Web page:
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Farhad
March 3, 2010, 06:32 PM
As some of you might have noticed, yesterdays game was the first in which Hawkeye was available on Cricinfo in a BD match.

This isnt really much of an analysis thread as I'm a little busy at the moment, but what I did want to do is get a conversation going on why our pacers seem to lack venom at times...

I've been saying for quite some time that accuracy isnt the main issue our pacers need to work on. Even though this was seemingly the least accurate I've seen our new pace duo look, the Hawkeye output isnt that bad. As a matter of fact, its still pretty damn good. Looking at the Beehive placement, both of our pacers have a nice cluster right outside the offstump, which isnt something you often see in even some of the best fast or fast-medium bowlers around (Dale Steyn included). They hardly ever strayed on the leg side, which is also nice to see (and pretty rare). There were, however, a number of balls (from Shafiul especially) in which too much width was given (the reason they didnt look as accurate), but this is quite common in pace bowling (look at Steyn's chart below), and none were wide enough to be called wide.

The question then becomes - how come we dont get better results from them? I know the conditions in the last ODI werent conducive to pace bowling, but Bresnan fared pretty well. Bresnan also strayed over to the leg side four or five times that of Shafiul and Rubel combined!

So what do you guys think is the problem?

Personally, I sometimes feel our pacers get too caught up in maintaining that "Mcgrath-like" perfect line and length right outside the offstump. I'm guessing these are the instructions from Champaka Ramanayake. The only problem with this line of thinking is that it becomes pretty predictable. If you already know where the next ball is going to be, its so much easier to play it. The main advantage of quick bowling is to throw off and surprise batsman by shorter deliveries, yorkers, pretty much anything you feel the batsman isnt expecting. Like I said once before, variation is the name of the game. You have to try to outwit the batsman, not do your best bowling machine impersonation. Champaka, being a medium pacer, might be trying to give our quicker bowlers the same goals he might have had when he himself was a bowler. If this is indeed the case, he's got to realize that the goals need to be different for quicker bowlers - unless, of course, you're Glenn fricken Mcgrath!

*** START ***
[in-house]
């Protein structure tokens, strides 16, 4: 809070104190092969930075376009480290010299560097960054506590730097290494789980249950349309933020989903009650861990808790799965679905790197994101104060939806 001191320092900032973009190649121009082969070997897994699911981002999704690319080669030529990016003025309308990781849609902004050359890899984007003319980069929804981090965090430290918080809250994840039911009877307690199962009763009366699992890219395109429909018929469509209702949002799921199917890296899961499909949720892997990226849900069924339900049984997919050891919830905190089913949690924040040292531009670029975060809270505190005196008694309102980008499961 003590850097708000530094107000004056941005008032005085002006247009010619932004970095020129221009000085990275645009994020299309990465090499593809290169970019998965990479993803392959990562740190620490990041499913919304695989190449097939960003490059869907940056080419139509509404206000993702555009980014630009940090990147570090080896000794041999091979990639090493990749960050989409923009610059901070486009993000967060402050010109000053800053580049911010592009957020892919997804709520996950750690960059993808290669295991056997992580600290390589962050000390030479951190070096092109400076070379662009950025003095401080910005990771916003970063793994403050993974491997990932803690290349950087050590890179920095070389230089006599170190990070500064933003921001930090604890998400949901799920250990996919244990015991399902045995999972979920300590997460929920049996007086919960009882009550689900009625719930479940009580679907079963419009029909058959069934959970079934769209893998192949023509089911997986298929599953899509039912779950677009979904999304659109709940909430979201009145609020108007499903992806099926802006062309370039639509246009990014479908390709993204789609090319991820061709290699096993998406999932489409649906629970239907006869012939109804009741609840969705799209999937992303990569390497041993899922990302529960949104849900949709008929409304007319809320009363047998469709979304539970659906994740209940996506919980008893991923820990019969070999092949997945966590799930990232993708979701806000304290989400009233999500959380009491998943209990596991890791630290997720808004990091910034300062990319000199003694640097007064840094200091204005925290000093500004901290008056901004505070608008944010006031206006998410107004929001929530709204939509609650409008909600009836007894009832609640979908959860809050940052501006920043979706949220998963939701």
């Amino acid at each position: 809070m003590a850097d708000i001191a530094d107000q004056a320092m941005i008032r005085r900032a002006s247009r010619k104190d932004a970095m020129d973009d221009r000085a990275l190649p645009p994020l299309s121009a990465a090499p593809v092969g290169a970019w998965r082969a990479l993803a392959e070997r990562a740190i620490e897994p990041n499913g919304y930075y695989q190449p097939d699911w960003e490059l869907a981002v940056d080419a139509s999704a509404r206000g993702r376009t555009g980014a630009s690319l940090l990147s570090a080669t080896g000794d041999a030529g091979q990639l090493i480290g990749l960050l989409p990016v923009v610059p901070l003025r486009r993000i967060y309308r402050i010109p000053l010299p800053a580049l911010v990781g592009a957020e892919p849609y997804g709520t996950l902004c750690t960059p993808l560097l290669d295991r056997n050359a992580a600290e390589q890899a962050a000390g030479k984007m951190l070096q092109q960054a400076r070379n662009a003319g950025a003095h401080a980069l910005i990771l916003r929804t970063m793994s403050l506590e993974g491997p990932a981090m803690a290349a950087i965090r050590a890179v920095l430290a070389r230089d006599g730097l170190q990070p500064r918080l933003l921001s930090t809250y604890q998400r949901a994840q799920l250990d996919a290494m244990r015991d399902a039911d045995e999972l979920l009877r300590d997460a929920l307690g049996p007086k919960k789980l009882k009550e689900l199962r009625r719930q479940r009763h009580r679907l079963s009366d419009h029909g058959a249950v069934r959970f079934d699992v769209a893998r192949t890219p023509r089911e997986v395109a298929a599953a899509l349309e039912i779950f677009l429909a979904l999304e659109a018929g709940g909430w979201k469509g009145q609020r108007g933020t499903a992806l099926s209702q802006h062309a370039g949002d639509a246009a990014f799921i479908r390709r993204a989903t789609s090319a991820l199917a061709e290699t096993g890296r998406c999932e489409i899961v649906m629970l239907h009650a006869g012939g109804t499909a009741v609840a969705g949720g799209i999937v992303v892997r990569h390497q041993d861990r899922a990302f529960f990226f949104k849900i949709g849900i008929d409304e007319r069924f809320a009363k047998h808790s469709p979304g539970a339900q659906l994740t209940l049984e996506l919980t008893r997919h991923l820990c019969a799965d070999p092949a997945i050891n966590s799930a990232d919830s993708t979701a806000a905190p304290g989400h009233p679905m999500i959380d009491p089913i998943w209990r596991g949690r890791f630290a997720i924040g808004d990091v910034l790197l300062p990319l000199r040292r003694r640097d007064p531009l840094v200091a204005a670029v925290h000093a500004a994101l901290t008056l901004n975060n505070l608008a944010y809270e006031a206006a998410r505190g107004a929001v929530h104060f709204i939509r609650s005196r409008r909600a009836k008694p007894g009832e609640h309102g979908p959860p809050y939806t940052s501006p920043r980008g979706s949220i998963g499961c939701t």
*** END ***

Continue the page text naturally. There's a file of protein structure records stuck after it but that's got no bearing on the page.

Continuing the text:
Ban VS Eng 2nd ODI Hawkeye (http://www.cricinfo.com/bdeshveng2010/engine/match/426421.html?view=hawkeye)
India VS SA 3rd ODI Hawkeye (http://www.cricinfo.com/indvrsa2010/engine/match/441829.html) (Steyn's best recent ODI performance)

Farhad
March 3, 2010, 06:39 PM
Also, what did you guys think of Rubels bowling yesterday? It seemed very different from what we saw of him in NZ. He seemed to make a conscious effort to land the ball on the seam and not be the "Kookaburra Killer" the NZ commentators made him out to be. Perhaps because of that, his action also seemed a fair bit different, which could also explain why his pace dropped so much (by 10kph, if not more). We know for a fact that it wasnt the pitch, as Shafiuls pace actually seemed to increase (keep in mind that these are the speeds before the ball actually bounces, the pitch should make no difference whatsoever)...

al Furqaan
March 3, 2010, 06:51 PM
top class thread.

shafi did bowl a lot quicker than i've seen before. rubel was at his normal pace (was quite quick in NZ). even still rubel still clocked 87-88 mph as a max, and thats not bad.

shafi was the fastest from either side.

can't comment a whole lot, i've only watched the first 4-5 overs so far. but bresnan got some cheap wickets. aftab's wild heave certainly takes the cake.

more to follow...

beshideshi
March 3, 2010, 07:09 PM
Yea bro, I saw this hawk eye analysis, but restrained myself from opening a thread. I was quite amused to see that Shafi/Rubel were both quicker than Broad/Bresnan. Which in my opinion is a great achievement.

and about Rubel, he did sacrifise some pace to have a better hold on the ball. Though I don't think I would like to see something like this in tests, in tests he should be allowed to bowl as quick as he can and knock some batters out.

al-Sagar
March 3, 2010, 10:21 PM